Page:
Published in The Atlantic, Nov 2013:
By Kelly Yang
HONG KONG—Last week, 100,000 Hong Kongers, as they have on many occasions in the past, took to the streets to defend their rights. But this time was different. For one, the protest featured housewives marching beside movie stars, including Andy Lau, something of a Hong Kong version of Brad Pitt. The message of the protest—“Give me back my dream!” might have seemed to have a political tinge, but the item which the protesters wanted back was far more quotidian: television.
Currently, there are only two free local television channels in Hong Kong. There are also two additional pay-per-view channels, giving Hong Kong natives a grand total of four to choose from. For a city of 7 million, one that prides itself on both its free market and vibrant film industry (Hong Kong ranks first in Asia in per capita production in film entertainment) this figure is almost absurdly low. And, correspondingly, the paucity of channels has had a detrimental effect on the quality of shows. Hongkongers often complain that the plot on most television dramas on air is predictable—to an eight year old.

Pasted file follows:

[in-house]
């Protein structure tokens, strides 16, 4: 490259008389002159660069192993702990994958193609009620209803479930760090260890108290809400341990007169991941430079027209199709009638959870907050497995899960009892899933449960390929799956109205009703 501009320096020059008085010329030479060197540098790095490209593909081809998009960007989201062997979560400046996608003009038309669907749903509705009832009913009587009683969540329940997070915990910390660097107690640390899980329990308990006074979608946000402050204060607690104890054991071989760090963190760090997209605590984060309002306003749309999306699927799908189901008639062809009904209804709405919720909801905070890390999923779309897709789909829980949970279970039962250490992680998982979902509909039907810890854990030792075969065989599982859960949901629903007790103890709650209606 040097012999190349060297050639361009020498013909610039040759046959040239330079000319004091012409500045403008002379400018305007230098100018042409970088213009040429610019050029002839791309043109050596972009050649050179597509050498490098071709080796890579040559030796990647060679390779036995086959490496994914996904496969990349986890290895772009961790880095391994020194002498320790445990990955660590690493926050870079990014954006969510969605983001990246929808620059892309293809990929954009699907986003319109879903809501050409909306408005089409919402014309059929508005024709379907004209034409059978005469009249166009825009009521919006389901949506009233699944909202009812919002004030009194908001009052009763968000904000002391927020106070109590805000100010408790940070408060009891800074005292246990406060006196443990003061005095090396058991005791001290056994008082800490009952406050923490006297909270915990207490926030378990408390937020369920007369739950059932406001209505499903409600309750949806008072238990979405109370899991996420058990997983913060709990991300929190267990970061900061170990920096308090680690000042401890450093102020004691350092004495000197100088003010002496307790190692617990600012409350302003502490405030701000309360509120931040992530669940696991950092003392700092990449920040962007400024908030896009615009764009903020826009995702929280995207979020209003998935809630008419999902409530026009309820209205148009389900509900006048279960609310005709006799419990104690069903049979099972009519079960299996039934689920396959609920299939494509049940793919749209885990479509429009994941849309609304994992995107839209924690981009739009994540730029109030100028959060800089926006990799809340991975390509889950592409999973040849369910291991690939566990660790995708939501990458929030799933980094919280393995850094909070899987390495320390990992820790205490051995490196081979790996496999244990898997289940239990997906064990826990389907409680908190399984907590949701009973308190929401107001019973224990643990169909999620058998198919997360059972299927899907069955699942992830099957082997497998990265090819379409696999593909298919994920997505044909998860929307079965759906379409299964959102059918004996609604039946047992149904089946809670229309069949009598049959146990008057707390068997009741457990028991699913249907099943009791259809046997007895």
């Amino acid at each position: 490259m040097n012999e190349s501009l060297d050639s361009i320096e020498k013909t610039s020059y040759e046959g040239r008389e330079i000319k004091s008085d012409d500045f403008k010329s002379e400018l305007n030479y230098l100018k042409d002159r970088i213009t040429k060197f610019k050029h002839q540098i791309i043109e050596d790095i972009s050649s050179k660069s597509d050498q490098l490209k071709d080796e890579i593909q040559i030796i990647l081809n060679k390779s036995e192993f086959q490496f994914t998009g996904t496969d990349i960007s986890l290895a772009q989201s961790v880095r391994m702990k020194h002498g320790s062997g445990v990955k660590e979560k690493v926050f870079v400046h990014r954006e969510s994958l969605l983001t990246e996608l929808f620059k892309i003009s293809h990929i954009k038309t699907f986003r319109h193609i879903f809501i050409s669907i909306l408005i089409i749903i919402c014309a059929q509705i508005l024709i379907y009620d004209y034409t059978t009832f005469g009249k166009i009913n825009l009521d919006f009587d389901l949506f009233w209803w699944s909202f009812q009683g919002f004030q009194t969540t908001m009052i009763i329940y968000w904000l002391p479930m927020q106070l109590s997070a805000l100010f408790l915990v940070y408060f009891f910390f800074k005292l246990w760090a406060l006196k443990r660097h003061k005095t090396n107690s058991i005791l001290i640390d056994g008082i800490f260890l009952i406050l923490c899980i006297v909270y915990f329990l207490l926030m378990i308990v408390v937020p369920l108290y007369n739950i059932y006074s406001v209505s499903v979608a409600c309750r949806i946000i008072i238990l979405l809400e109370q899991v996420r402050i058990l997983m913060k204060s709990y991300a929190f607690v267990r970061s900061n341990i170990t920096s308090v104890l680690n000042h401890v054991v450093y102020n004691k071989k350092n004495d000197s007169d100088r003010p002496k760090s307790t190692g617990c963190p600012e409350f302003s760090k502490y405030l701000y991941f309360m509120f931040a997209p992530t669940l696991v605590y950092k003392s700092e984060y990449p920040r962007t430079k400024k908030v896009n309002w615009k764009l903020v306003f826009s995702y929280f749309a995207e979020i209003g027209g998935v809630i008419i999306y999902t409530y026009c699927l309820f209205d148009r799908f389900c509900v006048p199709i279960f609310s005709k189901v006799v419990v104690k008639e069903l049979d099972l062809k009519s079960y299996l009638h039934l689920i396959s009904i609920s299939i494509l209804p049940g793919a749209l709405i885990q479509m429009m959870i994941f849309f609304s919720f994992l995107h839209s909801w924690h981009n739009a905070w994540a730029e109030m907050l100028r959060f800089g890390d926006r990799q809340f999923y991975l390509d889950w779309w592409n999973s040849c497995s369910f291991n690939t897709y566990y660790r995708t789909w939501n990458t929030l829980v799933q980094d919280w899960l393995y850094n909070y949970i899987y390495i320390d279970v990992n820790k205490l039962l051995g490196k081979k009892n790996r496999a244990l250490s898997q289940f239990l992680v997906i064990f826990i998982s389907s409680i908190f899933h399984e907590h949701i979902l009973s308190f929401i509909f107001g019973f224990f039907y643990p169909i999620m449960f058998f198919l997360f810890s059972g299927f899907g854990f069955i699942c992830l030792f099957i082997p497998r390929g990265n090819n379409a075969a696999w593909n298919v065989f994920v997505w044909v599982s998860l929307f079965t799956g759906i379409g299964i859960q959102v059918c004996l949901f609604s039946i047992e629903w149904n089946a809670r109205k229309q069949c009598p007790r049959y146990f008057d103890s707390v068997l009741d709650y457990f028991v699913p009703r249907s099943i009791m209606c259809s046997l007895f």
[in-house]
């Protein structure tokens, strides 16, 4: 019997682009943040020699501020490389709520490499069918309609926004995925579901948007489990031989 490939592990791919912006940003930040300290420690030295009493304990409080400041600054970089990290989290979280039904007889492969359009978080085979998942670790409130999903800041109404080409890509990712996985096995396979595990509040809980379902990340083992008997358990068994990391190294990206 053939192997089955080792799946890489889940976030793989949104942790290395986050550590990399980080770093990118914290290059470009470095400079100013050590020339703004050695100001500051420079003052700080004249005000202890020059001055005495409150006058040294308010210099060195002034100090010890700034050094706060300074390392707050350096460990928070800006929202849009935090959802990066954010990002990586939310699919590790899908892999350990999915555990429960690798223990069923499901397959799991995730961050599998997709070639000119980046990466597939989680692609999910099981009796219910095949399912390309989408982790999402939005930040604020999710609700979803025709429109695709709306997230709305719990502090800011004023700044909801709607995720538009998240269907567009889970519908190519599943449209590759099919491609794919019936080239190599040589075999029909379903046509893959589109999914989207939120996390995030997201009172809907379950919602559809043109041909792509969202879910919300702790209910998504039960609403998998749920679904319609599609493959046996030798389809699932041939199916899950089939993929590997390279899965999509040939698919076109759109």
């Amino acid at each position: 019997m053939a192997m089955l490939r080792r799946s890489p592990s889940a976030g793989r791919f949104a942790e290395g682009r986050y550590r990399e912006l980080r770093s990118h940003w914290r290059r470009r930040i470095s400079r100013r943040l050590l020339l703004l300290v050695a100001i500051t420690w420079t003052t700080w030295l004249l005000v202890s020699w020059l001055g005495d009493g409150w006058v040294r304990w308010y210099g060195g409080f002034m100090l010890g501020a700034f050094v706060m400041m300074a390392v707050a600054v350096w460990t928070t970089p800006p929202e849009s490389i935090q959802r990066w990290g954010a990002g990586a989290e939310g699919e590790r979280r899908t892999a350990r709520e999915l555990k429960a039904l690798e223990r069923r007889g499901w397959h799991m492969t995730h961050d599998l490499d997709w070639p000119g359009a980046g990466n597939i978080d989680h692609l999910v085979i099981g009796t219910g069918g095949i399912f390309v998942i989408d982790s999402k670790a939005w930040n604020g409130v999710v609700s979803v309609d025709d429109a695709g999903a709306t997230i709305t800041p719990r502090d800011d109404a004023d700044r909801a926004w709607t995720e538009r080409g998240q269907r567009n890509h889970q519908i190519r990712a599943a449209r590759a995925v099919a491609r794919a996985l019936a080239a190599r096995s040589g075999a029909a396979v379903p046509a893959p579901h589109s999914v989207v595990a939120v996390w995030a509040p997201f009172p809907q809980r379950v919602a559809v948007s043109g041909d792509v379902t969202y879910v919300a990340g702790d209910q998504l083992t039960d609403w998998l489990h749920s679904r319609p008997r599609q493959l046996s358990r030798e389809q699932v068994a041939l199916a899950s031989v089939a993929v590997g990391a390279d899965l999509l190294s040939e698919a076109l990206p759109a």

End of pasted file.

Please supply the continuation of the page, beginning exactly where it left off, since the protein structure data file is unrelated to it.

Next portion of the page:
Read full version in The Atlantic: http://www.theatlantic.com/china/archive/2013/11/why-people-in-hong-kong-protest-over-bad-television/281210/